• Acupressure, Shiatsu: Shiatsu literally means finger (Shi) pressure (Atsu) in Japanese. Shiatsu technique involves finger pressure at acupoints and along body meridians (divisions). It may incorporate palm pressure, stretching, massaging and other manual techniques. Preliminary research suggests that acupressure may be beneficial for improving sleep quality and for providing early prevention and treatment for sleep apnea, a common cause of insomnia. Further research is necessary to confirm these findings.
  • With proper training, acupressure appears to be safe if self-administered or administered by an experienced therapist. No serious long-term complications have been reported in the available literature. Hand nerve injury and herpes zoster ("shingles") cases have been reported after shiatsu massage. Forceful acupressure may cause bruising.
  • Acupuncture: The practice of acupuncture originated in China 5,000 years ago. Traditional Chinese medicine commonly uses acupuncture to treat insomnia. A review of available studies found reports of benefit, but major weaknesses in the design of the research makes the evidence insufficient at this time.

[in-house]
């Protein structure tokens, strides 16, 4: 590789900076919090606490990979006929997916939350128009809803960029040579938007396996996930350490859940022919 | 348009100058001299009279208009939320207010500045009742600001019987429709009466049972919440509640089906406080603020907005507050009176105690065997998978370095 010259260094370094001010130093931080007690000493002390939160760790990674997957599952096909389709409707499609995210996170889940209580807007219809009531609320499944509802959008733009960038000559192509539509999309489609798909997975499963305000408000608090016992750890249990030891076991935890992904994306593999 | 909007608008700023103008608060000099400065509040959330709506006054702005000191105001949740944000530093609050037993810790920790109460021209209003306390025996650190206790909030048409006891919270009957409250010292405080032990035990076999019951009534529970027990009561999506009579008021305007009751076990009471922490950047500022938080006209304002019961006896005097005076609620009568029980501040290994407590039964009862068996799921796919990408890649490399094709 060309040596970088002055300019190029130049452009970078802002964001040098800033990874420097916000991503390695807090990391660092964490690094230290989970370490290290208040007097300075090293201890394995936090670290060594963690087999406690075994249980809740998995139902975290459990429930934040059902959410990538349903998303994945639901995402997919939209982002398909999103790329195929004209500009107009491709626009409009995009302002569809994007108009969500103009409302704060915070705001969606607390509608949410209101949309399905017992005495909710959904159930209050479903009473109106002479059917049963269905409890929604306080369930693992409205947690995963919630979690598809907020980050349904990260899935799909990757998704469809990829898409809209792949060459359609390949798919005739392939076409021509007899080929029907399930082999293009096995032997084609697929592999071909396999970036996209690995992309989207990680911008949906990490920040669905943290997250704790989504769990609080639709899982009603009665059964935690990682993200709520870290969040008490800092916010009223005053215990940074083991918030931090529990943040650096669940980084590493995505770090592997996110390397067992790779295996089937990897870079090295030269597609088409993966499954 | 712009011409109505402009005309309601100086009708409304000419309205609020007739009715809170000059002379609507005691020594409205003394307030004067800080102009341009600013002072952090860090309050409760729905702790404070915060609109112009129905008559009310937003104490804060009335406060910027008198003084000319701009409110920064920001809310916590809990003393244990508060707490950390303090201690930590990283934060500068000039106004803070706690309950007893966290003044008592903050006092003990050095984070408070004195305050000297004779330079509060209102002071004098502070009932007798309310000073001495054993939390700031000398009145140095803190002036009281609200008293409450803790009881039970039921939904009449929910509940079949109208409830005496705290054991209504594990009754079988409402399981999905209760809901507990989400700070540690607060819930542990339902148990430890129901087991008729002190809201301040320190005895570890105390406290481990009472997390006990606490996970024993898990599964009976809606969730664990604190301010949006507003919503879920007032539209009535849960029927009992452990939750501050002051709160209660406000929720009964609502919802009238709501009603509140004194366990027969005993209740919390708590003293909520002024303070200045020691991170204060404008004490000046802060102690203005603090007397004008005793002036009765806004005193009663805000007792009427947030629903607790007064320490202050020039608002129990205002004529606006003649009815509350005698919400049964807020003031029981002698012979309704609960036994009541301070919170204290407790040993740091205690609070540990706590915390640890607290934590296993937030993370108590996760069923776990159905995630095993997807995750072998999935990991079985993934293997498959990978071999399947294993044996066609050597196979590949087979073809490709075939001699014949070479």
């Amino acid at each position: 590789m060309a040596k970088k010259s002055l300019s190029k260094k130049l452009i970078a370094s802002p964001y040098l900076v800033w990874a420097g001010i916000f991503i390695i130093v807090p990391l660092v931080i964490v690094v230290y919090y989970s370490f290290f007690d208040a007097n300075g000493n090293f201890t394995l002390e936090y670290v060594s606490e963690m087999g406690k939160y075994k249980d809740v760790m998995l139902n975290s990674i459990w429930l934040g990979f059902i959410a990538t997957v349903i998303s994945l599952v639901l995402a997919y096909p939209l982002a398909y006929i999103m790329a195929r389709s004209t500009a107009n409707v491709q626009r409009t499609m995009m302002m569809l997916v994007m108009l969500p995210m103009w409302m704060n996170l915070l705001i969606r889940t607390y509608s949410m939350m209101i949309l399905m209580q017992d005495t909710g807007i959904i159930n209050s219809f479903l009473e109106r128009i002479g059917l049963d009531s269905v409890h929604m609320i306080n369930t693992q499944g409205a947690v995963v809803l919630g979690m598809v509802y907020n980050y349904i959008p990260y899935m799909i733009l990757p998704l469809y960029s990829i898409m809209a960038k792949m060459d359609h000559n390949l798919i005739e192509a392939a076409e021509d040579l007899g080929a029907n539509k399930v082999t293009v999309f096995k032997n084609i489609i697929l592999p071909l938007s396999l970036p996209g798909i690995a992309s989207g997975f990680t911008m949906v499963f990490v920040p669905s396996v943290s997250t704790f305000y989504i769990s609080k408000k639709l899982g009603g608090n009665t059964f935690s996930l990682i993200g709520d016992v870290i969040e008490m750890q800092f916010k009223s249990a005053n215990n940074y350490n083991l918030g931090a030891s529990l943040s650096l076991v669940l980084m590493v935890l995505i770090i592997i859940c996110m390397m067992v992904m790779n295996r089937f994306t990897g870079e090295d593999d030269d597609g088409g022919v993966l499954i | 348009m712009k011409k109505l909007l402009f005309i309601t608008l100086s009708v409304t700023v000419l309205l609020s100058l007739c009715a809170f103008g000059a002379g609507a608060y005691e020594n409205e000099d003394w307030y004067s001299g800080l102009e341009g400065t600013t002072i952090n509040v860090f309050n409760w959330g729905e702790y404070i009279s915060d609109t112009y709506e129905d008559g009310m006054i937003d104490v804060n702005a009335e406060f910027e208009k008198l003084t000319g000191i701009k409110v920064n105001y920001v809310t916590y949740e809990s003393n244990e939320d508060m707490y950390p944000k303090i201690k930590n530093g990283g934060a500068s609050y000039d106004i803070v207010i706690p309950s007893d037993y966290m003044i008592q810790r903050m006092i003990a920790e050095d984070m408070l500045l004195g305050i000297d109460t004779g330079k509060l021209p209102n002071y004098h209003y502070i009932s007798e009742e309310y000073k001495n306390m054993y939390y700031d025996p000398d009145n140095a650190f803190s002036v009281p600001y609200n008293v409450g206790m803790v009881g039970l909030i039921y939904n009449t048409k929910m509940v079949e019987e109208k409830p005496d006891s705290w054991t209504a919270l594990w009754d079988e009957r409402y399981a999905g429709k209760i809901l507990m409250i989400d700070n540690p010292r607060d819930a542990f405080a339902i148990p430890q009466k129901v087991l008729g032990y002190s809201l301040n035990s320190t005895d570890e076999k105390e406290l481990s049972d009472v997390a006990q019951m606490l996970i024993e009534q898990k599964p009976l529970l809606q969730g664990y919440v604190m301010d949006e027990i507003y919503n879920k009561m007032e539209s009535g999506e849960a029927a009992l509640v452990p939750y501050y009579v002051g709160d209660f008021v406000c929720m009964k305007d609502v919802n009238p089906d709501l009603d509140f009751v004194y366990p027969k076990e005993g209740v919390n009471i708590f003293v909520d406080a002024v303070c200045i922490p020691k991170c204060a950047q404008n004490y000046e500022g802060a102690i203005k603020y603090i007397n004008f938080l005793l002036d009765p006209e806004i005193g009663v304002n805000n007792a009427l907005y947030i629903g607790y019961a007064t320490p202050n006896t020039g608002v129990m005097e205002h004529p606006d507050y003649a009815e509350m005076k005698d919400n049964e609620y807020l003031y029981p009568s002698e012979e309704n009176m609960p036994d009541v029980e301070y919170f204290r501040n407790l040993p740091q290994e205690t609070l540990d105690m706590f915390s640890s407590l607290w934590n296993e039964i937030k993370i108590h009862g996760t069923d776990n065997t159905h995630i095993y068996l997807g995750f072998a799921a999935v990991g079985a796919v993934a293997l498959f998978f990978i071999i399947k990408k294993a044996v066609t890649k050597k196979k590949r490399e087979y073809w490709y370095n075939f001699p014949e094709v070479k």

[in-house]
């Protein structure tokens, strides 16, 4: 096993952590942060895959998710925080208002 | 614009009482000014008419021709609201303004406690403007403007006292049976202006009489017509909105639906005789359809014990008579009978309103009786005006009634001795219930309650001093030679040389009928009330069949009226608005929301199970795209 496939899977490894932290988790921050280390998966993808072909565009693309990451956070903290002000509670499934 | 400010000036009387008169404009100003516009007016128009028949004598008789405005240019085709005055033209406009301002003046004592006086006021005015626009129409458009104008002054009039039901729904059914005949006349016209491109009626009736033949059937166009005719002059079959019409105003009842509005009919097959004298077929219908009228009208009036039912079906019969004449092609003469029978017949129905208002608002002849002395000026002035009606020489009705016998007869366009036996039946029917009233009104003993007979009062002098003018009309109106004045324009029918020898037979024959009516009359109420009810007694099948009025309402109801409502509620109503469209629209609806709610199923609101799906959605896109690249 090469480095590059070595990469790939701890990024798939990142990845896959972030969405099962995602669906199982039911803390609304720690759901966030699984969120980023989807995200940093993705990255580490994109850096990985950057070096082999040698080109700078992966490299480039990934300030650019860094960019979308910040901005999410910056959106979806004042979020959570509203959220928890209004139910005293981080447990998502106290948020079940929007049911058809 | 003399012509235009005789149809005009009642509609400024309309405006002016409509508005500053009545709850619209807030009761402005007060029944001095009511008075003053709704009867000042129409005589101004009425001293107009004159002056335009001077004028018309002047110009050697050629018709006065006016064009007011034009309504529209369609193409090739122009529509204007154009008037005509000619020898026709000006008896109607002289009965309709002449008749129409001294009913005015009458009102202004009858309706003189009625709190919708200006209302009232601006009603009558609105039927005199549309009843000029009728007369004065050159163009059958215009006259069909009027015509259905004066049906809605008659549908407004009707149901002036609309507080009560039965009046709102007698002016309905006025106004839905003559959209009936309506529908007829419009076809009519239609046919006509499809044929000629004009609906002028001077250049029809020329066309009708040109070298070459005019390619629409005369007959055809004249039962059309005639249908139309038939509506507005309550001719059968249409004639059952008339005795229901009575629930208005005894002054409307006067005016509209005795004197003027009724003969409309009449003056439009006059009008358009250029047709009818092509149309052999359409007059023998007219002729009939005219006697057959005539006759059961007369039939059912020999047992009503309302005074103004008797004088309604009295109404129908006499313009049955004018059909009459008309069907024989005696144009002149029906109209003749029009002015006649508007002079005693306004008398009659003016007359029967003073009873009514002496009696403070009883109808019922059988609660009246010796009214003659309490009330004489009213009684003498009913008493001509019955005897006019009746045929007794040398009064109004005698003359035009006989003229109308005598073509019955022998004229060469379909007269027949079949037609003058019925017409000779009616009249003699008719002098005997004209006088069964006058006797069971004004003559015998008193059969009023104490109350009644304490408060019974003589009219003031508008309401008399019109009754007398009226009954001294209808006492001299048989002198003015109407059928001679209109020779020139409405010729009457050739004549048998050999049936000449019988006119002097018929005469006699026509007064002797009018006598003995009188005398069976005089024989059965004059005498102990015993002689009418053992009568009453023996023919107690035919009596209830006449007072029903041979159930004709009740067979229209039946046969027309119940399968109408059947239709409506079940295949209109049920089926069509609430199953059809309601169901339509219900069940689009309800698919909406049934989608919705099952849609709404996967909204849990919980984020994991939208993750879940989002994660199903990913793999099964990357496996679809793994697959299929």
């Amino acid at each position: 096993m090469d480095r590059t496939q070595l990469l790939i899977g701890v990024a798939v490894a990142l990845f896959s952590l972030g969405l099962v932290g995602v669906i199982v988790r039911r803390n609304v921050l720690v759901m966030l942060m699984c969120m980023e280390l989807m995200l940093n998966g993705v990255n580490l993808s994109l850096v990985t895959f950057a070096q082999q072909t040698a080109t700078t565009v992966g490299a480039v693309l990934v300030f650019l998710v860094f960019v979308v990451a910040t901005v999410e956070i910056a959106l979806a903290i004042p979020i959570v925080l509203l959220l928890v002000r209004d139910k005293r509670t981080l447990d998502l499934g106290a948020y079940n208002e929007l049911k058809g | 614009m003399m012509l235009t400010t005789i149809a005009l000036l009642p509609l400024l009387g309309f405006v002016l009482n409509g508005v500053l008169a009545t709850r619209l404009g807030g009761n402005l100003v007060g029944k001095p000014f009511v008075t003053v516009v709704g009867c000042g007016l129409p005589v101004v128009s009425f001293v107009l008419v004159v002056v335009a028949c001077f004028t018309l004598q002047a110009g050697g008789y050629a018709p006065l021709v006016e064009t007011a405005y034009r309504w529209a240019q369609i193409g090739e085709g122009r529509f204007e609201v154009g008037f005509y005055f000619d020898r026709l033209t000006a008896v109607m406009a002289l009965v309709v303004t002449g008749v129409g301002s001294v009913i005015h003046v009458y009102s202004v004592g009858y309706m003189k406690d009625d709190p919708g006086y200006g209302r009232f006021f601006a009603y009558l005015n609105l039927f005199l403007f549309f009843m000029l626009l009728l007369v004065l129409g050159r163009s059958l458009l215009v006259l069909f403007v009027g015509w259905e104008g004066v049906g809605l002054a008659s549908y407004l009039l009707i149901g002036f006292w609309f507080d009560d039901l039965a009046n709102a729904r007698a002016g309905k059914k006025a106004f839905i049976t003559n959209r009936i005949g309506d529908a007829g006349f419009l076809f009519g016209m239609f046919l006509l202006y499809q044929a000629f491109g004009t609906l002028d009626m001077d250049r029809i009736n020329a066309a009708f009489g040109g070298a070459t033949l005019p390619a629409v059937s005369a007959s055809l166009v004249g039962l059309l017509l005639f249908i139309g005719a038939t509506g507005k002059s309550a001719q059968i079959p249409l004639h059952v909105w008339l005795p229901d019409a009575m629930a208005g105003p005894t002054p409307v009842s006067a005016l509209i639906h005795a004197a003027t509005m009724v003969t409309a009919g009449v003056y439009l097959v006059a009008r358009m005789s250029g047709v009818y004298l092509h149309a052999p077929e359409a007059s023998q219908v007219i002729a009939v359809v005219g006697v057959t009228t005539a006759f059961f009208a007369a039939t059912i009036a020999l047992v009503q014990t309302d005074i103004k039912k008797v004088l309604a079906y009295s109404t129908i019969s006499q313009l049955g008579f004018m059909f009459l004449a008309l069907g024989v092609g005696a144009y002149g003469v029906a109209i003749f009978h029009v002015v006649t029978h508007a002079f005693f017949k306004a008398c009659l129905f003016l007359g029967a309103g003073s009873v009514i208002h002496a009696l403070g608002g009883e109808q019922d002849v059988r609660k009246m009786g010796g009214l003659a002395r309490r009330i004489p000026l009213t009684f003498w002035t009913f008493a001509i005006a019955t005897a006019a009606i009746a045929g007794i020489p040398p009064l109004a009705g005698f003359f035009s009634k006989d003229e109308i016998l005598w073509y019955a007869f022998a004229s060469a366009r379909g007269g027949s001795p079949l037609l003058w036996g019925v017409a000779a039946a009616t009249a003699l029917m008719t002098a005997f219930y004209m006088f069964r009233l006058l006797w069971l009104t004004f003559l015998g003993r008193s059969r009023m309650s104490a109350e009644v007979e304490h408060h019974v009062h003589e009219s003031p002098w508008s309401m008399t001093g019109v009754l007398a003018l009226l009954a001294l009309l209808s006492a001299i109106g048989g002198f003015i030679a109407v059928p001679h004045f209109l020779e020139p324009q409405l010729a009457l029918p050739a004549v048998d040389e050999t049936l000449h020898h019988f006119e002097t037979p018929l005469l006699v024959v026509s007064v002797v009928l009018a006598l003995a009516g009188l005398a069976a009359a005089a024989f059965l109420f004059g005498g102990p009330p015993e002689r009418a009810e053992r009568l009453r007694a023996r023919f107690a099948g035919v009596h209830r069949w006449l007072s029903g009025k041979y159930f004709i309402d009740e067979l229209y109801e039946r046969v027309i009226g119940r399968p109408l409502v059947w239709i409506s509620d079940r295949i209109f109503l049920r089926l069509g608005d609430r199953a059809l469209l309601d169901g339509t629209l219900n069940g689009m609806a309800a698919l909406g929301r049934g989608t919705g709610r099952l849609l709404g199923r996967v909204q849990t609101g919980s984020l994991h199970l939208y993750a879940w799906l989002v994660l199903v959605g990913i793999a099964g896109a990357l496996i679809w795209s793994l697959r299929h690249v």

• Needles must be sterile in order to avoid disease transmission. Avoid with valvular heart disease, infections, bleeding disorders, medical conditions of unknown origin, or neurological disorders. Avoid if taking drugs that increase the risk of bleeding (e.g. anticoagulants). Avoid on areas that have received radiation therapy and during pregnancy. Use cautiously with pulmonary disease (e.g. asthma or emphysema). Use cautiously in elderly or medically compromised patients, diabetics, or with history of seizures. Avoid electroacupuncture with arrhythmia (irregular heartbeat) or in patients with pacemakers because therapy may interfere with the device.